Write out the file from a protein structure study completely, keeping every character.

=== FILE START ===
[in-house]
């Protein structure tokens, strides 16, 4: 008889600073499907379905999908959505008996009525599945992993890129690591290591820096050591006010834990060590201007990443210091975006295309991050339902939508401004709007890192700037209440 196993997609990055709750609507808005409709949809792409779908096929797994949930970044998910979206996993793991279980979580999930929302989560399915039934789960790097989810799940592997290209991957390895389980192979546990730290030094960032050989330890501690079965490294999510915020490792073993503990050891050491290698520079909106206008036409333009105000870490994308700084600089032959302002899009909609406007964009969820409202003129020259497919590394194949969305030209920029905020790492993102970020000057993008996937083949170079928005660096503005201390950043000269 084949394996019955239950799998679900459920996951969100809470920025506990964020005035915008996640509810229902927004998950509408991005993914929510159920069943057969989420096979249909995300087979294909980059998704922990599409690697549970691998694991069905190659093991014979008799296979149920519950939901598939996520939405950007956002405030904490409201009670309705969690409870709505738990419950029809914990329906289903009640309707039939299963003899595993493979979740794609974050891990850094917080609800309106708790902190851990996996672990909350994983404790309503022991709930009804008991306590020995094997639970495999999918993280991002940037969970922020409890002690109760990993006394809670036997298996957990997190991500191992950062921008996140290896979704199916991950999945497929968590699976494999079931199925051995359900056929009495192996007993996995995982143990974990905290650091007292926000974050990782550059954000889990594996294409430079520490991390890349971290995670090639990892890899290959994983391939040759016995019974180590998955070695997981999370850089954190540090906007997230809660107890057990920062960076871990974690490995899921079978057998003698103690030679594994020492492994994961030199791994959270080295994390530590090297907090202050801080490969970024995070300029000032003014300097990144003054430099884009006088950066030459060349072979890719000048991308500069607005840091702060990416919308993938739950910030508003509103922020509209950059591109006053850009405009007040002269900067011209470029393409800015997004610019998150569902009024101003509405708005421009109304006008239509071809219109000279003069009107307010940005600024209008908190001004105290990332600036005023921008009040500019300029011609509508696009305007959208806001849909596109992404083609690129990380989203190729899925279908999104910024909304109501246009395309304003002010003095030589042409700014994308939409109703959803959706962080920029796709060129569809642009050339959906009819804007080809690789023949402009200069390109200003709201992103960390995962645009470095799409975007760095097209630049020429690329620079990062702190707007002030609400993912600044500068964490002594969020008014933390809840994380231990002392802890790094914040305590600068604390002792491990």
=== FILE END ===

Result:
[in-house]
């Protein structure tokens, strides 16, 4: 008889600073499907379905999908959505008996009525599945992993890129690591290591820096050591006010834990060590201007990443210091975006295309991050339902939508401004709007890192700037209440 196993997609990055709750609507808005409709949809792409779908096929797994949930970044998910979206996993793991279980979580999930929302989560399915039934789960790097989810799940592997290209991957390895389980192979546990730290030094960032050989330890501690079965490294999510915020490792073993503990050891050491290698520079909106206008036409333009105000870490994308700084600089032959302002899009909609406007964009969820409202003129020259497919590394194949969305030209920029905020790492993102970020000057993008996937083949170079928005660096503005201390950043000269 084949394996019955239950799998679900459920996951969100809470920025506990964020005035915008996640509810229902927004998950509408991005993914929510159920069943057969989420096979249909995300087979294909980059998704922990599409690697549970691998694991069905190659093991014979008799296979149920519950939901598939996520939405950007956002405030904490409201009670309705969690409870709505738990419950029809914990329906289903009640309707039939299963003899595993493979979740794609974050891990850094917080609800309106708790902190851990996996672990909350994983404790309503022991709930009804008991306590020995094997639970495999999918993280991002940037969970922020409890002690109760990993006394809670036997298996957990997190991500191992950062921008996140290896979704199916991950999945497929968590699976494999079931199925051995359900056929009495192996007993996995995982143990974990905290650091007292926000974050990782550059954000889990594996294409430079520490991390890349971290995670090639990892890899290959994983391939040759016995019974180590998955070695997981999370850089954190540090906007997230809660107890057990920062960076871990974690490995899921079978057998003698103690030679594994020492492994994961030199791994959270080295994390530590090297907090202050801080490969970024995070300029000032003014300097990144003054430099884009006088950066030459060349072979890719000048991308500069607005840091702060990416919308993938739950910030508003509103922020509209950059591109006053850009405009007040002269900067011209470029393409800015997004610019998150569902009024101003509405708005421009109304006008239509071809219109000279003069009107307010940005600024209008908190001004105290990332600036005023921008009040500019300029011609509508696009305007959208806001849909596109992404083609690129990380989203190729899925279908999104910024909304109501246009395309304003002010003095030589042409700014994308939409109703959803959706962080920029796709060129569809642009050339959906009819804007080809690789023949402009200069390109200003709201992103960390995962645009470095799409975007760095097209630049020429690329620079990062702190707007002030609400993912600044500068964490002594969020008014933390809840994380231990002392802890790094914040305590600068604390002792491990």